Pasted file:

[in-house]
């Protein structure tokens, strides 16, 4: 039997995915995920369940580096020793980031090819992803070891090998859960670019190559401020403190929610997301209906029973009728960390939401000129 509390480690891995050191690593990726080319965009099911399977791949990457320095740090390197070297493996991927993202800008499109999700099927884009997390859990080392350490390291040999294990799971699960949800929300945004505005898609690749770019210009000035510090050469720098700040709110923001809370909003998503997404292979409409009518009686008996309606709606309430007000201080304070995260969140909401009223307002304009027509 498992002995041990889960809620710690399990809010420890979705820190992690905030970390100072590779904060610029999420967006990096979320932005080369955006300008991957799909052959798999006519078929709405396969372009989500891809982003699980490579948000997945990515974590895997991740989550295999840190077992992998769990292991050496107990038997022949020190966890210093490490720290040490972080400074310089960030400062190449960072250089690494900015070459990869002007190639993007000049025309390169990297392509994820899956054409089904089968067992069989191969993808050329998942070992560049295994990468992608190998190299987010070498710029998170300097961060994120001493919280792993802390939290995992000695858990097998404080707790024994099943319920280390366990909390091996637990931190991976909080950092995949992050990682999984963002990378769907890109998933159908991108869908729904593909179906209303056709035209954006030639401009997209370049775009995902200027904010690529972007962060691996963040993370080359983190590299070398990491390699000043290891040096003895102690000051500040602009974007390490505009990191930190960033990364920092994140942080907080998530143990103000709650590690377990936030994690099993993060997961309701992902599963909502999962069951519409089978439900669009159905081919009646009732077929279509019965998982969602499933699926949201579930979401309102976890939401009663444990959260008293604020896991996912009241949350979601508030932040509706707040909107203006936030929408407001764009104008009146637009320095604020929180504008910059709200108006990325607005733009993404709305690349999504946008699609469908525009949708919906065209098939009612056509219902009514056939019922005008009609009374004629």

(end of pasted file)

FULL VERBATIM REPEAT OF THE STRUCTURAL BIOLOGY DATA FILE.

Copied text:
[in-house]
């Protein structure tokens, strides 16, 4: 039997995915995920369940580096020793980031090819992803070891090998859960670019190559401020403190929610997301209906029973009728960390939401000129 509390480690891995050191690593990726080319965009099911399977791949990457320095740090390197070297493996991927993202800008499109999700099927884009997390859990080392350490390291040999294990799971699960949800929300945004505005898609690749770019210009000035510090050469720098700040709110923001809370909003998503997404292979409409009518009686008996309606709606309430007000201080304070995260969140909401009223307002304009027509 498992002995041990889960809620710690399990809010420890979705820190992690905030970390100072590779904060610029999420967006990096979320932005080369955006300008991957799909052959798999006519078929709405396969372009989500891809982003699980490579948000997945990515974590895997991740989550295999840190077992992998769990292991050496107990038997022949020190966890210093490490720290040490972080400074310089960030400062190449960072250089690494900015070459990869002007190639993007000049025309390169990297392509994820899956054409089904089968067992069989191969993808050329998942070992560049295994990468992608190998190299987010070498710029998170300097961060994120001493919280792993802390939290995992000695858990097998404080707790024994099943319920280390366990909390091996637990931190991976909080950092995949992050990682999984963002990378769907890109998933159908991108869908729904593909179906209303056709035209954006030639401009997209370049775009995902200027904010690529972007962060691996963040993370080359983190590299070398990491390699000043290891040096003895102690000051500040602009974007390490505009990191930190960033990364920092994140942080907080998530143990103000709650590690377990936030994690099993993060997961309701992902599963909502999962069951519409089978439900669009159905081919009646009732077929279509019965998982969602499933699926949201579930979401309102976890939401009663444990959260008293604020896991996912009241949350979601508030932040509706707040909107203006936030929408407001764009104008009146637009320095604020929180504008910059709200108006990325607005733009993404709305690349999504946008699609469908525009949708919906065209098939009612056509219902009514056939019922005008009609009374004629």